The Easiest Way To Get A Cashier's Check

The use of paper checks for the purpose of payment has long since been on the decline in the United States. A once popular form of payment that used to be acceptable anywhere, from grocery stores to major department stores, paying by check has shown a steady drop in use. Consider, in 2000, nearly 42.6 billion checks were used compared to 14.5 billion in 2018, according to a diary study via the Federal Reserve Bank of Atlanta.

However, there still may come a time when you need to provide a check or in some cases, a cashier's check, in order to pay. Whether it's for a deposit for rent, a down payment for a new home or to pay for more expensive items like furniture or a vehicle, a check may still be an acceptable, and preferred, form of compensation. If you find you do need a cashier's check, here's the easiest — and only — way to get one.

Where to go for a cashier's check and what you need to get one

To get a cashier's check, you need to visit a legitimate financial institution, such as your bank or credit union. Note that most financial institutions will only issue a cashier's check if you have an account with them. If you don't have an account, you might be able to get one from a credit union, but this is not guaranteed. Further, if you get a cashier's check from a financial institution where you don't have an account, you'll need to cover the full amount in cash.

To get a cashier's check from your bank or credit union, it's much like any other in-person transaction; although, you may be asked for some form of identification. The funds will be drawn from your account, or you can pay in cash. Since the check will be issued by the bank or credit union, you'll need to tell them how much the check is to be written for and to whom the check is for; all of this information will be officially printed out on the check. You can also add a memo, similar to a personal check.

In most cases, the certified check comes with an additional processing fee that you'll need to pay as well. Unlike a personal check where your banking information, such as your account number, is printed on the check, a certified cashier's check will instead have the financial institution's information. This can be a more secure way to send money if you're worried about giving people or businesses personal information.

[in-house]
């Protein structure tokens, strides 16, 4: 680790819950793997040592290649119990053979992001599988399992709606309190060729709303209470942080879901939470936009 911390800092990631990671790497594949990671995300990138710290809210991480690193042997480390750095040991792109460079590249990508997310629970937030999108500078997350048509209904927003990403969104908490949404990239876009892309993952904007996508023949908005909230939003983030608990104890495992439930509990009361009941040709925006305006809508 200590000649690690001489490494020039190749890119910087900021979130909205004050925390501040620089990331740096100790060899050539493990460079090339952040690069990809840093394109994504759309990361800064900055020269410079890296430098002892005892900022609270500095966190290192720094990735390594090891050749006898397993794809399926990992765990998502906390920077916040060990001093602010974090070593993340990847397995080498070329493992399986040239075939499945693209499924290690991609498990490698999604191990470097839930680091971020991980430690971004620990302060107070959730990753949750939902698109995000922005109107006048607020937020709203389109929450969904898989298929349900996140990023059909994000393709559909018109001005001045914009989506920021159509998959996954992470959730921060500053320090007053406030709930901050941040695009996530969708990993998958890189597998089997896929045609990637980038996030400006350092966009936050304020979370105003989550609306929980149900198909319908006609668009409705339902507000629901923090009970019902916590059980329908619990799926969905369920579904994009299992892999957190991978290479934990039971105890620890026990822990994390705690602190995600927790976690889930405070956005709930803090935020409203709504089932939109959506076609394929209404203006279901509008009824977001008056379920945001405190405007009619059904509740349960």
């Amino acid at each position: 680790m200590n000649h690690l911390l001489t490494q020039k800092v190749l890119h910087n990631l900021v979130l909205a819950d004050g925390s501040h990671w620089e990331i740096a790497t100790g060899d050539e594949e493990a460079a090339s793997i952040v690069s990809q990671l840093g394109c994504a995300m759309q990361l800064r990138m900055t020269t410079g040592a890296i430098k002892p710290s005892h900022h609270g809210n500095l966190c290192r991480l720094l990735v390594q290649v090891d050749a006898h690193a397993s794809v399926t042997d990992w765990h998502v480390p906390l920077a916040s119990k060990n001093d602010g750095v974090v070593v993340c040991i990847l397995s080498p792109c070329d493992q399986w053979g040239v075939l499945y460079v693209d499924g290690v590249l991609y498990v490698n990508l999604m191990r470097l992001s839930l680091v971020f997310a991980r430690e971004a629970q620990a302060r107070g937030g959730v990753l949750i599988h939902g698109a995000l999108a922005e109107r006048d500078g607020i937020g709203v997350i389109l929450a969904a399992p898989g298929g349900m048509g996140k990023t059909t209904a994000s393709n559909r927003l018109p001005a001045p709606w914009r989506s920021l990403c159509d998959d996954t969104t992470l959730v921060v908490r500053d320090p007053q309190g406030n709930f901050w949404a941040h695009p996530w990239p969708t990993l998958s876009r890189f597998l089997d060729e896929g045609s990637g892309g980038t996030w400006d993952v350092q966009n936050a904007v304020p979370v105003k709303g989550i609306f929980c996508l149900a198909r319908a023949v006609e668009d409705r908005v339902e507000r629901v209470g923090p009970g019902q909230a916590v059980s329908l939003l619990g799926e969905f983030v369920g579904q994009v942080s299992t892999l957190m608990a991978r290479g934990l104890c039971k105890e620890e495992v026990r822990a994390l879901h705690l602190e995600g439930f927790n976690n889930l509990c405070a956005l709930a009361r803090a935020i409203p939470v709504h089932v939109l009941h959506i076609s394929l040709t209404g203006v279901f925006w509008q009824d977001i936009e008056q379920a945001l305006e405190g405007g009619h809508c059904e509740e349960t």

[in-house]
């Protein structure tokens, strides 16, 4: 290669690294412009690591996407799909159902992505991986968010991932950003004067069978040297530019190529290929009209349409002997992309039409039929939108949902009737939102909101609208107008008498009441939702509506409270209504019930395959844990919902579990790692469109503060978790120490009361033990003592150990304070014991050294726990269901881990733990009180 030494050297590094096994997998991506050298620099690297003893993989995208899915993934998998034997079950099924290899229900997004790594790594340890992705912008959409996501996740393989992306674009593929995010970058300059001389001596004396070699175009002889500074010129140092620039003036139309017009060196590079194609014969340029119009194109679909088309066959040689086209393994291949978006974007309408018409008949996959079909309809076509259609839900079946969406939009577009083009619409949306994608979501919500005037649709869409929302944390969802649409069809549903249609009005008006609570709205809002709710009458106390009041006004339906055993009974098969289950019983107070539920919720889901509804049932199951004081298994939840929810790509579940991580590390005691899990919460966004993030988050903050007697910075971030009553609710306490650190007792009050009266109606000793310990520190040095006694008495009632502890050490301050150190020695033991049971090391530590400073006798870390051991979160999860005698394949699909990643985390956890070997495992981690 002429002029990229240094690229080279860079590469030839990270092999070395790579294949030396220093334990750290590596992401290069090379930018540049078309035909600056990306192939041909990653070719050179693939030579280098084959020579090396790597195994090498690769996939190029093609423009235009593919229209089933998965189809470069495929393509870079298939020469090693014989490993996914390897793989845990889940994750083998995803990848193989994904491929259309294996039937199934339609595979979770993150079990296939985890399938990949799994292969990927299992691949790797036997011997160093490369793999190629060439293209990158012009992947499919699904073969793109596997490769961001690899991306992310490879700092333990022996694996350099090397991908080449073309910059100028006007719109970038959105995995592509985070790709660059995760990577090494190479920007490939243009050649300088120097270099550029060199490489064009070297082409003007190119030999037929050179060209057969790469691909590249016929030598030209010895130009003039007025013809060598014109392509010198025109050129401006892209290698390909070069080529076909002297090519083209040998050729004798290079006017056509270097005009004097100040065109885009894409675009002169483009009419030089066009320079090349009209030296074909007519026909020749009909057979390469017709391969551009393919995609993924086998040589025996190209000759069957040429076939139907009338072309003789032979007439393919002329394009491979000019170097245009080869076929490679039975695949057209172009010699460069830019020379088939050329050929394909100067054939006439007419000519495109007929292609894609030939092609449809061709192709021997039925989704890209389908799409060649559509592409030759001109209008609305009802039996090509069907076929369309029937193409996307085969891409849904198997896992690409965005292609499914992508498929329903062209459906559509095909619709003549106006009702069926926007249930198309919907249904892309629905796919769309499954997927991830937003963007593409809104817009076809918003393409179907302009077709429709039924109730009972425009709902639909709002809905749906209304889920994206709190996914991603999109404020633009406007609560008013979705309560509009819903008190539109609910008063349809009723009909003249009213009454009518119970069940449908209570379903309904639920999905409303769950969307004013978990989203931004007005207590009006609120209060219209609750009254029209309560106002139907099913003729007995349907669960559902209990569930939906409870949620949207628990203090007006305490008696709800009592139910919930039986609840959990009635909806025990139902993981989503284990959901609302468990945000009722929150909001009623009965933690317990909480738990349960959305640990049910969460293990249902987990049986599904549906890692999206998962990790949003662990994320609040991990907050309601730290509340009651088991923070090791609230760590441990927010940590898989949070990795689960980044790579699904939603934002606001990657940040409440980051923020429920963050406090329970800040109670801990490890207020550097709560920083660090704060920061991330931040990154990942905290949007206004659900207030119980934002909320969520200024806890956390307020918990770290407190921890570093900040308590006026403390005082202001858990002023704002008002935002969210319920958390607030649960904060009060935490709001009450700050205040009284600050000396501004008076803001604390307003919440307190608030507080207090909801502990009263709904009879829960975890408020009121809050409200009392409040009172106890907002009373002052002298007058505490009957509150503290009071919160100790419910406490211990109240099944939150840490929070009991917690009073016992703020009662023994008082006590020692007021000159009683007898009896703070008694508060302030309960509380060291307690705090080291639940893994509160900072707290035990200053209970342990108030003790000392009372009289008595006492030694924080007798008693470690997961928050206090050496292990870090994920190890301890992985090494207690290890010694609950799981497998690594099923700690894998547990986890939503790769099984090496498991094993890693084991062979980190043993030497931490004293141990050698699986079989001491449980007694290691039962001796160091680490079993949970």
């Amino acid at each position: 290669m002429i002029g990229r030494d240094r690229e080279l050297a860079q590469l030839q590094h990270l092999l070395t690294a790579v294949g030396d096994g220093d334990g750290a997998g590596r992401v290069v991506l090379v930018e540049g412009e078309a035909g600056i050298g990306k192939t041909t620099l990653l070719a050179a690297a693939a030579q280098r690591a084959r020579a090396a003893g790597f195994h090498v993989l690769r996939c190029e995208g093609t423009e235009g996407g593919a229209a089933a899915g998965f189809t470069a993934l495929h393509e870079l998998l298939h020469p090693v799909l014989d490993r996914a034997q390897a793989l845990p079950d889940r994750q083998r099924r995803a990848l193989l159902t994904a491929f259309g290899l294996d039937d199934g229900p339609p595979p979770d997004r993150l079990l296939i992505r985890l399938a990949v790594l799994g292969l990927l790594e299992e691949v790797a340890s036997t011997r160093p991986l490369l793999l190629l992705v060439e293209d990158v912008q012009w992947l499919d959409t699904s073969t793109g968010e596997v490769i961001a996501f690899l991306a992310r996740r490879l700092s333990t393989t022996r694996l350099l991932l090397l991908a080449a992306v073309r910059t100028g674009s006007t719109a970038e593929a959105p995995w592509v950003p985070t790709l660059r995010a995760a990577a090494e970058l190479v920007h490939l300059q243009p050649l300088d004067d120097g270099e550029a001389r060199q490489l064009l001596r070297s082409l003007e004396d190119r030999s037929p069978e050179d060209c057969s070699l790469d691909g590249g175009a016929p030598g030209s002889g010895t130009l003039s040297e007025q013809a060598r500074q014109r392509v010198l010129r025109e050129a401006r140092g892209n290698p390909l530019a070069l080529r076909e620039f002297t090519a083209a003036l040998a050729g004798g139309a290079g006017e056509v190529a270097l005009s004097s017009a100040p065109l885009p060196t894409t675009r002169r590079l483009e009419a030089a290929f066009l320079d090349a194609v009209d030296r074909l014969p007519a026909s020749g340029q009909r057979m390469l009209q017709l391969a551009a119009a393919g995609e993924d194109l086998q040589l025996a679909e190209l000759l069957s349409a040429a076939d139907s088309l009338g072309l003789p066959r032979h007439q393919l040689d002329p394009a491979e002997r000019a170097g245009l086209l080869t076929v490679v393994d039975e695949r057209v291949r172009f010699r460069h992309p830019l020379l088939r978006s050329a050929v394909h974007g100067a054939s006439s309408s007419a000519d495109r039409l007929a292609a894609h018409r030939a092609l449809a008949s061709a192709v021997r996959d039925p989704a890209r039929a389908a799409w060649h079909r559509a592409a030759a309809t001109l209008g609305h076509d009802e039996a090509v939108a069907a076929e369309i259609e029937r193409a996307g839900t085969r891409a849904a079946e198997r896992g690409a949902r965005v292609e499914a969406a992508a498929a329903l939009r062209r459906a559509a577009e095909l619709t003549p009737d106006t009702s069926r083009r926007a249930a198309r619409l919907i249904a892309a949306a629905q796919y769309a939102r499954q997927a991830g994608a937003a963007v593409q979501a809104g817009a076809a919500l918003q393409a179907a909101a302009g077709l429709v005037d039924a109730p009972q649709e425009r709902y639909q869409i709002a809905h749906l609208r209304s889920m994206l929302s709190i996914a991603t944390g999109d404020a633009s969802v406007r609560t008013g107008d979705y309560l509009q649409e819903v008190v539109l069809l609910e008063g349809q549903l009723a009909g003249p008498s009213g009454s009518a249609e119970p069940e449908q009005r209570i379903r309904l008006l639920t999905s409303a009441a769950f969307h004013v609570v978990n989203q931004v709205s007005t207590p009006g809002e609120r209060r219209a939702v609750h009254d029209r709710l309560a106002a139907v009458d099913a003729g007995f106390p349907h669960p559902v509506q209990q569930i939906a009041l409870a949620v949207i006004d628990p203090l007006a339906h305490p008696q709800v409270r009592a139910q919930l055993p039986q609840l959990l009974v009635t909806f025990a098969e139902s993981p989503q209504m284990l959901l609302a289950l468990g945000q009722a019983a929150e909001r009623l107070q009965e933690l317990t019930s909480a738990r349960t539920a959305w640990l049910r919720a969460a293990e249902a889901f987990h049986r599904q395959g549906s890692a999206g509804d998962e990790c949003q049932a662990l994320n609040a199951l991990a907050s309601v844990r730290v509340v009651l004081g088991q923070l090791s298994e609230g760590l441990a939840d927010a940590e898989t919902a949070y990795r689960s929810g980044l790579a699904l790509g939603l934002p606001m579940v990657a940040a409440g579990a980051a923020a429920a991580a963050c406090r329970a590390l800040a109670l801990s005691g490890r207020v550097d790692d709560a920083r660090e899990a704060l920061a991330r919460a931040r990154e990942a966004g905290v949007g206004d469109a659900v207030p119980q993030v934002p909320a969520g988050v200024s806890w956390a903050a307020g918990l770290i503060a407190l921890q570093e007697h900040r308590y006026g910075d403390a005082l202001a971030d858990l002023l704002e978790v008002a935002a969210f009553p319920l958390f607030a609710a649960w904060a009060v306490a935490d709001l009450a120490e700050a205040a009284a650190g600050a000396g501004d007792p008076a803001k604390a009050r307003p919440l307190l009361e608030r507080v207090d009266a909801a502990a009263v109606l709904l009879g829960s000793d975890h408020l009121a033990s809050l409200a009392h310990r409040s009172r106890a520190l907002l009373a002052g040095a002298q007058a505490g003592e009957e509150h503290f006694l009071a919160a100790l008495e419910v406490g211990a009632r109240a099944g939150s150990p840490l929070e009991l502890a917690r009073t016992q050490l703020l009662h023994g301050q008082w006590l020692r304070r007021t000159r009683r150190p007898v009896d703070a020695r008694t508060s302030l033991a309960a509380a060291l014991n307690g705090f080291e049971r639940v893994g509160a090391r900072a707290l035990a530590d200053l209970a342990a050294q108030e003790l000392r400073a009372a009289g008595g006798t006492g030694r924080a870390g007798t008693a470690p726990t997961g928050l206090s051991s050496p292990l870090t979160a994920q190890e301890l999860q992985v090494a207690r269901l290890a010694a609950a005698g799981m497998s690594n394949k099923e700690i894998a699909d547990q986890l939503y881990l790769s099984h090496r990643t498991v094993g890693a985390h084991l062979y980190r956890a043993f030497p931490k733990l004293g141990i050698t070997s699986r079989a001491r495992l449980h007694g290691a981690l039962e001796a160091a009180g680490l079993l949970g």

Be wary of certified cashier's check scams

Although legitimate cashier's checks can be a secure and safe way to send money, there are scammers out there that have been known to take advantage of people. Scams of this nature play on the fact that these types of checks are supposed to be more secure than personal checks.

In such a scam, what will happen is a scammer will offer you a facsimile of a cashier's check that will look completely authentic, and ask you to deposit it into your account. Then they will get you to either send them the money back through direct deposit, money order, or even gift cards. Once you have sent the money back to the scammer — surely minus a little compensation promised for your cooperation — you will soon find out that the check is fake and lose the money you sent, plus a fee for the dishonored check.

To avoid this type of fraudulent scam you should never accept cashier's checks from someone you don't know, especially if they want the funds sent back to them. You should always verify that the checks you put into your account are legitimate so that you don't fall victim to this trick. If you feel like you have been scammed in this manner, you must reach out to your financial institution right away to report the situation and see if you're able to make a stop to any payments you may have sent.